Today the church remembers a Celtic saint who, while kind of obscure, had an impact for generations to come: Saint Adamnan of Iona, Abbot, Law Writer, and Arranger of Calendars.
Saint Adamnan was born in the early 7th century in what is now County Donegal in Ireland, related to Saint Columba on his father’s side. He grew up in the Celtic expression of Christianity and was schooled far beyond most any Celt, average or noble, in his day.
Eventually, after entering the priesthood, ordination, and extensive education, he ended up at the famed Abbey of Iona, begun by his ancestor Columba himself. It was there that he eventually took over as Abbot and penned the most extensive work on Saint Columba, as well as the most in-depth work on the ancient Scots (the Picts) that we have today, The Life of Columba.
But that wasn’t all that he wrote.
He was very interested in justice and human rights, and proposed what came to be called, “The Rule of Adamnan,” essentially an argument that, in warring times, women and children should be spared, and that non-combatants should not be held prisoner. His “rule” sounds very similar to modern Geneva Convention rules of war.
In his role as Abbot, he traveled around what is now the British Isles, visiting different parishes as good Abbots do. In South Briton (Britain) he encountered a strict Roman adherence to custom and calendar, which chaffed a bit against his Celtic understanding of the faith. Nevertheless, he believed the church should be one, and while he was unwilling to give up much of his Celtic Christian practices, he argued that one thing the church should agree on was a common Easter festival.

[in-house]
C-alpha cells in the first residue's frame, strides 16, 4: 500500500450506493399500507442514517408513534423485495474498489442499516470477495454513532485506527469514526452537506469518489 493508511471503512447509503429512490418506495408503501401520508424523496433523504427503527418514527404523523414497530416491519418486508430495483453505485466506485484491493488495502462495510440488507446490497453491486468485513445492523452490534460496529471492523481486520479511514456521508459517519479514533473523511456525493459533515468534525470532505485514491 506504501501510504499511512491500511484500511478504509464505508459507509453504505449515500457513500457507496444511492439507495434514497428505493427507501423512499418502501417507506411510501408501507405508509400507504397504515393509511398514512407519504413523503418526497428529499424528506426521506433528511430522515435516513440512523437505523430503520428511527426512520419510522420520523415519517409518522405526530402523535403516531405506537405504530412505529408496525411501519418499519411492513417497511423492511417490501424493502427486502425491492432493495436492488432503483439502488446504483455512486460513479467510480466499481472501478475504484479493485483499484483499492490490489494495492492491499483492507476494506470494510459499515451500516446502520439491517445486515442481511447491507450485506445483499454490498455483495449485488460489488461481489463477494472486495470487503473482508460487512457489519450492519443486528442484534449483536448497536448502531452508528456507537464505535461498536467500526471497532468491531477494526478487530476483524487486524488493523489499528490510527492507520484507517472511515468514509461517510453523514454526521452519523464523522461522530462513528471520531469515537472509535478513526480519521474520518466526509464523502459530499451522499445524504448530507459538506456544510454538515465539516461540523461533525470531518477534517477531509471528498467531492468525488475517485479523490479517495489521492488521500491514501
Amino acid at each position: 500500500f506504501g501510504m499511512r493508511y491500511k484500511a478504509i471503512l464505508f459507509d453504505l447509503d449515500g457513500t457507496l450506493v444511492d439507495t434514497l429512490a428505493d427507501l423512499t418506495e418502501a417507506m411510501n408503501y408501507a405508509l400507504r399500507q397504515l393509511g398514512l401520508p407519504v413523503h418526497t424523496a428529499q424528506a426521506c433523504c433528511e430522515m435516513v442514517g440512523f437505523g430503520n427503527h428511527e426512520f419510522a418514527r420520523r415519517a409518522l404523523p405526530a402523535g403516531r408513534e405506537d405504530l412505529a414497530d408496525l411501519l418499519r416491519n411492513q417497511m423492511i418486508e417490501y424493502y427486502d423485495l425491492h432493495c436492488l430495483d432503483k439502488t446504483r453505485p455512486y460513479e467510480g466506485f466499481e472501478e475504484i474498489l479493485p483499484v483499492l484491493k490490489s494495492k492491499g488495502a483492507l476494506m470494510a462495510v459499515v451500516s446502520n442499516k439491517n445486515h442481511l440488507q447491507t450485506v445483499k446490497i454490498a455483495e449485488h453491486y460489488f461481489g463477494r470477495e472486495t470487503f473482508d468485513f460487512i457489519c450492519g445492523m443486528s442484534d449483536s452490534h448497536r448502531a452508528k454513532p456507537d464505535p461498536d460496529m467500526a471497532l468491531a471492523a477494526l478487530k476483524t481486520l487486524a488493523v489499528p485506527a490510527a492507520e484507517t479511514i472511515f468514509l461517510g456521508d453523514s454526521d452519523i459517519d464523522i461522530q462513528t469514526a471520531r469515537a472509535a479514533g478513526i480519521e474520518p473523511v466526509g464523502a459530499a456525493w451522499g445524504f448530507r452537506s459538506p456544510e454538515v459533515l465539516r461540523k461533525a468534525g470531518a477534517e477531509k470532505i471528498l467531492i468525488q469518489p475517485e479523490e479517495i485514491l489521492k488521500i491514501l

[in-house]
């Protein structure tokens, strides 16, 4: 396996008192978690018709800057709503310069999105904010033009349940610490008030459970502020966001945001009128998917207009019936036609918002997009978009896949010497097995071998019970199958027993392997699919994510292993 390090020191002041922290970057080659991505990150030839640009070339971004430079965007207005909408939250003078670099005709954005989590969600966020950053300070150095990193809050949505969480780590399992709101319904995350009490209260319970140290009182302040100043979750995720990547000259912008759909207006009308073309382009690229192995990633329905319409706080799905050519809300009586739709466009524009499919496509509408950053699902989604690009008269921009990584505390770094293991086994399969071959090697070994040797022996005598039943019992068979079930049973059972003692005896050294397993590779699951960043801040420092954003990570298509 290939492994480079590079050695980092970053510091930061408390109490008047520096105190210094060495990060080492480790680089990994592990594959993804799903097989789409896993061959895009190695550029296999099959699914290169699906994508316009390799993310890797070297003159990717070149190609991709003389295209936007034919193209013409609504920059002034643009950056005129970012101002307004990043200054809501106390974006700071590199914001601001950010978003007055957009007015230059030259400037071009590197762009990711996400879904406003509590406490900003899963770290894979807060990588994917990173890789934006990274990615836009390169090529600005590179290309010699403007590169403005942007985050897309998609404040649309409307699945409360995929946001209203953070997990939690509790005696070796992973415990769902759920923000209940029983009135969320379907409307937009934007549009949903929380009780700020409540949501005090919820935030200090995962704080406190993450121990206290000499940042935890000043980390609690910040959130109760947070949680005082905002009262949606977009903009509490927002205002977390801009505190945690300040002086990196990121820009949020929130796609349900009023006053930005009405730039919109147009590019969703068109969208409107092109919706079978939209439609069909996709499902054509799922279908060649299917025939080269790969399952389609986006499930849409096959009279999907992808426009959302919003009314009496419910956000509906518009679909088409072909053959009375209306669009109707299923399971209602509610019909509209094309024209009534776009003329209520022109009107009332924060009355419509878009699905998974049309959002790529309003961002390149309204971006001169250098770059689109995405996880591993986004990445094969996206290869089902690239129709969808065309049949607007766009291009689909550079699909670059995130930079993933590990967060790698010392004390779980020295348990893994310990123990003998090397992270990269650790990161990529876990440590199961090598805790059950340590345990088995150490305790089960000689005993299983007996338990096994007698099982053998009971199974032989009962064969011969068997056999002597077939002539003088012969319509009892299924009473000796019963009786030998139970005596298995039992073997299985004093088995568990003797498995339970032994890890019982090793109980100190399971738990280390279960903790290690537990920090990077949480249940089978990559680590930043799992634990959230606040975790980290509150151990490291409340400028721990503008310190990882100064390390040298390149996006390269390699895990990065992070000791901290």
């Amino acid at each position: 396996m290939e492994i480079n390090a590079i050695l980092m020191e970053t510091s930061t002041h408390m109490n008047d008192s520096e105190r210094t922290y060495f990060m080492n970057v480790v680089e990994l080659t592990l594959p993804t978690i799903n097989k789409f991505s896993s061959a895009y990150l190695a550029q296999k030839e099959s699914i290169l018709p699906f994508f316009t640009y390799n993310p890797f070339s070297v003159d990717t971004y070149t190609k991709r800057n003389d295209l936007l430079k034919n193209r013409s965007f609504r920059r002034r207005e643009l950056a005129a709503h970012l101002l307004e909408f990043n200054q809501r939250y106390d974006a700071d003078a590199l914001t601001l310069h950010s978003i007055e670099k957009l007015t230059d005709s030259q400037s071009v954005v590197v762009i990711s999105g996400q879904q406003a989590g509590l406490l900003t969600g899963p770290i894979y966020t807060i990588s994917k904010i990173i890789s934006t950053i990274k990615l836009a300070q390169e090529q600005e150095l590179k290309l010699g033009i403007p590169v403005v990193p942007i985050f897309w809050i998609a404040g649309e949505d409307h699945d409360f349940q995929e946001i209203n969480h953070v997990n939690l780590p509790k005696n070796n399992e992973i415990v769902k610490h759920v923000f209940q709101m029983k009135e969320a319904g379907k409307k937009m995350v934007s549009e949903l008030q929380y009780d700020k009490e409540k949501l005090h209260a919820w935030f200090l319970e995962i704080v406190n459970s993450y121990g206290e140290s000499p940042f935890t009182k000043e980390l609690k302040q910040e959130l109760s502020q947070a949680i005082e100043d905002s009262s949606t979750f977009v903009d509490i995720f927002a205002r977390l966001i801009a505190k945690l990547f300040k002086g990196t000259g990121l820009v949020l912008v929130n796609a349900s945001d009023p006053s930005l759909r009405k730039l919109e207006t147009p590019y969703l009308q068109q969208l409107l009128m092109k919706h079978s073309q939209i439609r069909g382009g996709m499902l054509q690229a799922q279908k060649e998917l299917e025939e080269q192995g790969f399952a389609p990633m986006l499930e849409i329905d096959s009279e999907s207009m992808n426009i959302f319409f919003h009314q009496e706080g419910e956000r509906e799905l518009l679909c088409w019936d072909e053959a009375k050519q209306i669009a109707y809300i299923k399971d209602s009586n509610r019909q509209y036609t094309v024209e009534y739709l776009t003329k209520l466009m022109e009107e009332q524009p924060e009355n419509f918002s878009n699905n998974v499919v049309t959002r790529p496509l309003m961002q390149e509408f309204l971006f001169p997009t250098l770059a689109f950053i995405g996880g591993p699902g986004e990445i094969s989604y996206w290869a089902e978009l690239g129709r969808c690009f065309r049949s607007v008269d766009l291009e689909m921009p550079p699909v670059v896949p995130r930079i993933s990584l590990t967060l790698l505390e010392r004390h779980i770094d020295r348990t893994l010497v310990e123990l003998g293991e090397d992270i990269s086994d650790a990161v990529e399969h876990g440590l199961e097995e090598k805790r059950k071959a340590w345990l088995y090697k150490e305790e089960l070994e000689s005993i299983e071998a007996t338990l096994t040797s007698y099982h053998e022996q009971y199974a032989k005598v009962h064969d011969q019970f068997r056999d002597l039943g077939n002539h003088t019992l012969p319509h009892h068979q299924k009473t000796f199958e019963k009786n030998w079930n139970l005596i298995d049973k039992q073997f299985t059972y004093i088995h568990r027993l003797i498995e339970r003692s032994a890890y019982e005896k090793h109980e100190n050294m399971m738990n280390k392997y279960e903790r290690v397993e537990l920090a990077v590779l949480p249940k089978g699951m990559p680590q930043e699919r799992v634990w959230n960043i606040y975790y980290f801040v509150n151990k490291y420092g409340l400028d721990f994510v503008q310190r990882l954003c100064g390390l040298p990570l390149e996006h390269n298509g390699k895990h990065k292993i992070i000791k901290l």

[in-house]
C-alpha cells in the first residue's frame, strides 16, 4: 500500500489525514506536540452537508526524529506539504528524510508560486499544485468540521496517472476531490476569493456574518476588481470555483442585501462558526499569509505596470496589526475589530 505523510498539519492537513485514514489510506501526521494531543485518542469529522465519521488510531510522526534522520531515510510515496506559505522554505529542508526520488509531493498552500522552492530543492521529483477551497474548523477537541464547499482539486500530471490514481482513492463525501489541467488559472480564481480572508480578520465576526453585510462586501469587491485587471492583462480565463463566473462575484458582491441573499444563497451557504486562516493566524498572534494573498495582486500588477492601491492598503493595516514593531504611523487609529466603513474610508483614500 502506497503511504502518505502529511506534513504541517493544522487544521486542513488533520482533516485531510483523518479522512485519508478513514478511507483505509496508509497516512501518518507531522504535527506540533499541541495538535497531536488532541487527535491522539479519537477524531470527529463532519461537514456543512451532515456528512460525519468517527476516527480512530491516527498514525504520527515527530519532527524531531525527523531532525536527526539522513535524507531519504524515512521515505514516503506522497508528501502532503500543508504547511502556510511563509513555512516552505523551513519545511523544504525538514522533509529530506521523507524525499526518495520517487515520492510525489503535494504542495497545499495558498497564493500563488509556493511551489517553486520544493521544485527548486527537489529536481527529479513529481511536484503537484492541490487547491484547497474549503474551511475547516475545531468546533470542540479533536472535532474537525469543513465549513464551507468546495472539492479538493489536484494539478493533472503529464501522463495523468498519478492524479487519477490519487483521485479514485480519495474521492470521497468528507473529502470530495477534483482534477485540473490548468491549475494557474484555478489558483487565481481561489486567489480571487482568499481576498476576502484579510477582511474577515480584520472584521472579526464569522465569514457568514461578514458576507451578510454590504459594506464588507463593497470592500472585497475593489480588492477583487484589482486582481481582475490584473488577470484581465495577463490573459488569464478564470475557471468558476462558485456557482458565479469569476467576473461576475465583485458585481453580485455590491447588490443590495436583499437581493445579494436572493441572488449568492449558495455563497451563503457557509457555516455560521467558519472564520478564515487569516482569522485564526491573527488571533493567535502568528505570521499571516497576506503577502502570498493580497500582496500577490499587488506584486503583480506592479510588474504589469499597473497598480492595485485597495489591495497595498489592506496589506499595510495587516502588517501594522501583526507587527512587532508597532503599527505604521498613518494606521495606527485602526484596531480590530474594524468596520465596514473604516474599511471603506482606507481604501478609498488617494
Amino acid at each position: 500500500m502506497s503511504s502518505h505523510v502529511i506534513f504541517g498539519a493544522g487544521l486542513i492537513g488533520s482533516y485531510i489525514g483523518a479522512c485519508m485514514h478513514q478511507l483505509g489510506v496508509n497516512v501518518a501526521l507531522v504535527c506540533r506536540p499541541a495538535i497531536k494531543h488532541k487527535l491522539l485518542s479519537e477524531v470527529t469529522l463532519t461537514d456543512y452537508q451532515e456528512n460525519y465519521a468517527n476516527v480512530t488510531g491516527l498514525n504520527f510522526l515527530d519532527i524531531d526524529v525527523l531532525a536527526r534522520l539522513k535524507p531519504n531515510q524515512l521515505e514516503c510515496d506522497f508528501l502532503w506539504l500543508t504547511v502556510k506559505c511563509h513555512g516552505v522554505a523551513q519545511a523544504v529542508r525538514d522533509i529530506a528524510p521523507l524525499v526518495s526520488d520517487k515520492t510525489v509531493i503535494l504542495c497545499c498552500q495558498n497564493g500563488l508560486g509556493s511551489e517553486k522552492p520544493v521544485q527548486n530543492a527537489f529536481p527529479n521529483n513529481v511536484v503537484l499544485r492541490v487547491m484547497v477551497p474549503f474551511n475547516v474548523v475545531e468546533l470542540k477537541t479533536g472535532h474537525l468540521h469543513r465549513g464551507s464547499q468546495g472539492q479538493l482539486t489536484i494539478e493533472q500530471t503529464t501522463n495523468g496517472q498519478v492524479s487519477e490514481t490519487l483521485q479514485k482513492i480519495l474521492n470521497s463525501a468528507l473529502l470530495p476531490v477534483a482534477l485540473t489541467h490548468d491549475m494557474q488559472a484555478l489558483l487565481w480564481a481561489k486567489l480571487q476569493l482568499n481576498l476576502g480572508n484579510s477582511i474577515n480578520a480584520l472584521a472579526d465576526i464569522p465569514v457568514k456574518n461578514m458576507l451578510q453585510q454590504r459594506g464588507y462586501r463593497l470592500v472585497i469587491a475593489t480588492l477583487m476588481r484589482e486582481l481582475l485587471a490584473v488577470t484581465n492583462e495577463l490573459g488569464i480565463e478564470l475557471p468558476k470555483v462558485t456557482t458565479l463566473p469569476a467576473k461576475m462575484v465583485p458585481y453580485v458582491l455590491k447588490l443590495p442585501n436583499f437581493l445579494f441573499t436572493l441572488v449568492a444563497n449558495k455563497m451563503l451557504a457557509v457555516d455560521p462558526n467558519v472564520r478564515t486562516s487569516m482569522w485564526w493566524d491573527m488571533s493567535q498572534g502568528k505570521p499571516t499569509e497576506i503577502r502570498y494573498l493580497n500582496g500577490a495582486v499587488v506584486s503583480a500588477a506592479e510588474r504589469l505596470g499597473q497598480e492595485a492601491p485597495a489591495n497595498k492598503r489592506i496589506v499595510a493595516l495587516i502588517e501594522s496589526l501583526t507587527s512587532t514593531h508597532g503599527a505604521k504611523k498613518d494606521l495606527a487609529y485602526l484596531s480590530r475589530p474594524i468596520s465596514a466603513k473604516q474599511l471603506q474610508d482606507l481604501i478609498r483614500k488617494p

See, the Roman expression of the faith celebrated Easter on 21 Nissan, but the Celtic expression had continued with the ancient way of celebrating Eoster, the “spring festival,” on 14 Nissan. Intermingled with the empty tomb they put their ancient symbols of spring and new life: eggs (often painted), hares, and sweet rolls (often a gift to the goddess of spring). These symbols were also seen in the spring festivals of many ancient peoples.
Those sweet rolls, by the way, became hot cross buns in the hands of the church…
So while the eggs, rabbits, and rolls could remain, St. Adamnan argued mightily that they Celtic Christian expression should adopt the same date for Easter that the Roman expression was using, further unifying the faith.
In time, his argument won out, and the festival date changed (though the Celtic traditions remain to this day!).
St. Adamnan is a reminder for me, and should be for all people, that compromise is not only possible, but often an important step in unity.
Unity does not mean uniformity, and we’ve forgotten that.